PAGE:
As a country, NZ needs to diversify its industry. Relying on milk and timber is unwise. Its previous liability - distance - is now its asset. Some of the world's best and brightest would like to find a better place to live, a good place to raise children and enjoy life. Now, with the enabler of fibre-optic broadband, these people can move to New Zealand and still conduct business. Walk into an office building today and watch how people work. They work by wire as they flip on their computer, pick up their phone, and increasingly, run machines remotely. That is the future, not sitting on the motorway stuck in traffic.
But why would they move the NZ? Broadband will soon be everywhere, and every country with any smarts is realising it will be the great leveler. Two parts to the answer... what NZ already has and what it can build.
NZ already offers safety, rule of law, a civil society, low crime, low corruption, low pollution, a well-educated and highly diverse population, simple and fair taxation, universal medical care, ease of doing business and more. NZ is an outdoor nation with a mild climate, astonishing and diverse beauty, and good and plentiful water and food. Its people speak English and are friendly, open-minded and innovative. But that is not enough.
Examine the most attractive cities in the world, they are socially and culturally enriched. Their architecture is the backdrop for life, their creative class is supported; there is a wide variety of things happening to address the many different tastes of people. While New Zealand has made remarkable gains in transforming Wellington and central Auckland into a more socially and culturally enriched place, there are so much more that can be done. The key though is not to try to nourish public taste, but rather to enable people to create it. Provide the opportunity and the invitation and people will shape the lives they want to live.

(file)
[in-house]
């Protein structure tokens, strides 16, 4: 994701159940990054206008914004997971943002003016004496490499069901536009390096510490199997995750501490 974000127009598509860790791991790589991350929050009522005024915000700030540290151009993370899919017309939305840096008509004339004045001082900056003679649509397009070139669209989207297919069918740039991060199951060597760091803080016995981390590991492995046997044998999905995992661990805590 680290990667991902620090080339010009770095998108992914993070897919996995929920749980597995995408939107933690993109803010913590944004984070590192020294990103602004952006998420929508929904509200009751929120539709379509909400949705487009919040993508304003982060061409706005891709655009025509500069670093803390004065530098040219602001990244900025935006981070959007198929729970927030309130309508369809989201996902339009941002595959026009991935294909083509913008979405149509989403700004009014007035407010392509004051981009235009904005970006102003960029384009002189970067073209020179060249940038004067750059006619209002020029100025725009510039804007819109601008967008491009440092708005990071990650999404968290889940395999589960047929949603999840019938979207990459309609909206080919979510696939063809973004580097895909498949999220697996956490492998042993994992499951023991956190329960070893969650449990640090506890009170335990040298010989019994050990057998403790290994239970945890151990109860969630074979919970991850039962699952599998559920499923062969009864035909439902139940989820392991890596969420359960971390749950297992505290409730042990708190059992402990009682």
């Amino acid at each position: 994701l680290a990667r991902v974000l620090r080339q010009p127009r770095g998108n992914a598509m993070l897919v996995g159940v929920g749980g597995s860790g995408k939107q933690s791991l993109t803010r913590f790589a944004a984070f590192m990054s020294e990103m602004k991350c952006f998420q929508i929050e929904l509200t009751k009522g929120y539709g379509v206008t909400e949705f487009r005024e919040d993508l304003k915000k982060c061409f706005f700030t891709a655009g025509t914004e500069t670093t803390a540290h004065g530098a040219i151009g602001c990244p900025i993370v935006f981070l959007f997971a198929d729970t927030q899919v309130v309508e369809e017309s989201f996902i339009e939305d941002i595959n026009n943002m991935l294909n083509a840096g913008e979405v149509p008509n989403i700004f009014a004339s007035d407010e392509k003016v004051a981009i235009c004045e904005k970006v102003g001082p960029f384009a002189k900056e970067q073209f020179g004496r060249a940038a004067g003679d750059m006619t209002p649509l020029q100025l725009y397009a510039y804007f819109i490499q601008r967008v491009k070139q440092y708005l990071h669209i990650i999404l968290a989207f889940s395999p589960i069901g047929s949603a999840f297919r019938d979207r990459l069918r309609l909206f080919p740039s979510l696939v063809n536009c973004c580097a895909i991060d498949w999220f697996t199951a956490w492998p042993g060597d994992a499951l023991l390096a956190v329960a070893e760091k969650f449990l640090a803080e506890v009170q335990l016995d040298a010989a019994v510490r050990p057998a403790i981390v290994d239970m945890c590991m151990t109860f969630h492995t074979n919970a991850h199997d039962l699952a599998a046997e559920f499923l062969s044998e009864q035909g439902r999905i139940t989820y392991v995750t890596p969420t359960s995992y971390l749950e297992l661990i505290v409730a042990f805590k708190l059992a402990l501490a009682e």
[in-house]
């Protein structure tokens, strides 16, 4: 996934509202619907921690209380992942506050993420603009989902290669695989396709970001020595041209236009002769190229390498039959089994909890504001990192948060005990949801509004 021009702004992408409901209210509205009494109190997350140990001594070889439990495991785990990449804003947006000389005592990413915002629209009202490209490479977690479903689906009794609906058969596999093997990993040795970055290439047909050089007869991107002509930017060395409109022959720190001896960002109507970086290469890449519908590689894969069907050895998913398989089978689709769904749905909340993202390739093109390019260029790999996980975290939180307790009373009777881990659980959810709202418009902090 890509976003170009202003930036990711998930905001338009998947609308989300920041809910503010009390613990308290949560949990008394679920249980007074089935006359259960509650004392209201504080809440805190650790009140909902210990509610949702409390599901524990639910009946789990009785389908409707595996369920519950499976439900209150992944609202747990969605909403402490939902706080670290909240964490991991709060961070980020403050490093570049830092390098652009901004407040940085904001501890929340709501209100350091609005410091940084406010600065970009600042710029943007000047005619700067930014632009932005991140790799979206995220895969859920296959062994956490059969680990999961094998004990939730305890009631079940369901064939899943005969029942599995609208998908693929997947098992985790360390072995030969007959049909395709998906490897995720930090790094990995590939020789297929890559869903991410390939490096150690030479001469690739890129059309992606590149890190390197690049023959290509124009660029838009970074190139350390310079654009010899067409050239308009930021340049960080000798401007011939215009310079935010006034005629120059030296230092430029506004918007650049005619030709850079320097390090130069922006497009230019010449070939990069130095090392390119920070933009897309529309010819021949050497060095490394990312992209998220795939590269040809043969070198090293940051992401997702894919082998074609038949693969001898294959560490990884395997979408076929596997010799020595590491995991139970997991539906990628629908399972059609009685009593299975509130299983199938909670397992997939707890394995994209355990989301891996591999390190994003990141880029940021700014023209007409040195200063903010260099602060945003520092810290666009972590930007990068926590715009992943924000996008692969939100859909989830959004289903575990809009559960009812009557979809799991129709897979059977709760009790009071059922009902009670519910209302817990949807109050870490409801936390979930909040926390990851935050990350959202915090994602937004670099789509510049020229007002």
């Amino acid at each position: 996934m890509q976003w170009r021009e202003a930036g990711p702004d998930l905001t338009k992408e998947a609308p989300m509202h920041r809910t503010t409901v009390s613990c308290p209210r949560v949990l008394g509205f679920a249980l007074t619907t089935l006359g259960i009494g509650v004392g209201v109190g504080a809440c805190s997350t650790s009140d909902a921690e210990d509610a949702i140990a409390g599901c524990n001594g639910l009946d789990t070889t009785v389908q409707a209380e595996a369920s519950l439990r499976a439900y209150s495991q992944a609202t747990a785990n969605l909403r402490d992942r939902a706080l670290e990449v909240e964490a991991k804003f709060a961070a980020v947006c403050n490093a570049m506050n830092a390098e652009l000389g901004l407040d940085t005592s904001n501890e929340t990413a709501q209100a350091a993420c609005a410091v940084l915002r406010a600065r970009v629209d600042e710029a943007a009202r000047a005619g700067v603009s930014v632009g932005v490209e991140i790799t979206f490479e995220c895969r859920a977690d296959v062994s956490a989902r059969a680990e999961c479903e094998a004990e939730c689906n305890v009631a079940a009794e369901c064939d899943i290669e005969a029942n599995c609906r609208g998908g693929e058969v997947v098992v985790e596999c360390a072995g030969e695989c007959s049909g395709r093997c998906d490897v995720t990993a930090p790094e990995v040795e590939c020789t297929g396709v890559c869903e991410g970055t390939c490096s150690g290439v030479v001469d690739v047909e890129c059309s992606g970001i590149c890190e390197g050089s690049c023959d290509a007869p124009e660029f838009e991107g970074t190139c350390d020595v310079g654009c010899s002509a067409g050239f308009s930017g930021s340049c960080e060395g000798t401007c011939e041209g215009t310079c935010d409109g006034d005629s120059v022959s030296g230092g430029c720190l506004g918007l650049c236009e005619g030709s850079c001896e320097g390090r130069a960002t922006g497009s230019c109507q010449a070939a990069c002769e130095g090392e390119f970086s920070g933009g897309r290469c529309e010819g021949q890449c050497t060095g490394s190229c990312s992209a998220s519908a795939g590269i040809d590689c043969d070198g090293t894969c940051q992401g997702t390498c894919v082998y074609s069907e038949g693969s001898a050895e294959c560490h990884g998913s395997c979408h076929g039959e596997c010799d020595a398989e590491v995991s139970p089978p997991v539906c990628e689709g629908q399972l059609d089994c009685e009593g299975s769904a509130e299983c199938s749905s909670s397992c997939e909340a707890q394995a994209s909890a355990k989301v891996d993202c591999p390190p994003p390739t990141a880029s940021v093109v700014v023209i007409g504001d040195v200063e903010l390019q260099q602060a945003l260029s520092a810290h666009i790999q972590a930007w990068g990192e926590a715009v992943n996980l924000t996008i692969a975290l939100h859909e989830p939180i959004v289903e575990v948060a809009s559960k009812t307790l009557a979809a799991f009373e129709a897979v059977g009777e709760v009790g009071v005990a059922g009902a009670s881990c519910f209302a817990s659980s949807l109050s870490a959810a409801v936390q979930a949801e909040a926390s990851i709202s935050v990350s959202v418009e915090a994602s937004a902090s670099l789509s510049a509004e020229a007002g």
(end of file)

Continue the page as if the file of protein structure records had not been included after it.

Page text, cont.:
While there is a high demand for housing in Auckland at present, the strategy for attracting buyers should be more sophisticated to achieve more goals than just filling homes.
At present, there are three major markets that are untapped: Unsafe Europe, uncertain Britain and polarised America. Rather than wait for these first-world refugees to apply (which does not necessarily mean NZ gets the people who can make the best contribution), actively seek out the businesses and talent and invite them to make the move.
It is proposed to headhunt the world. What this means is for the private sector and government to work together to identify the industries that would benefit the nation and then use the embassies and Kiwis abroad to actively recruit such businesses world wide. Make it attractive and make it easy for them to make the move. This may require a more efficient visa system than the solo-applicant system in use today. See here for more details.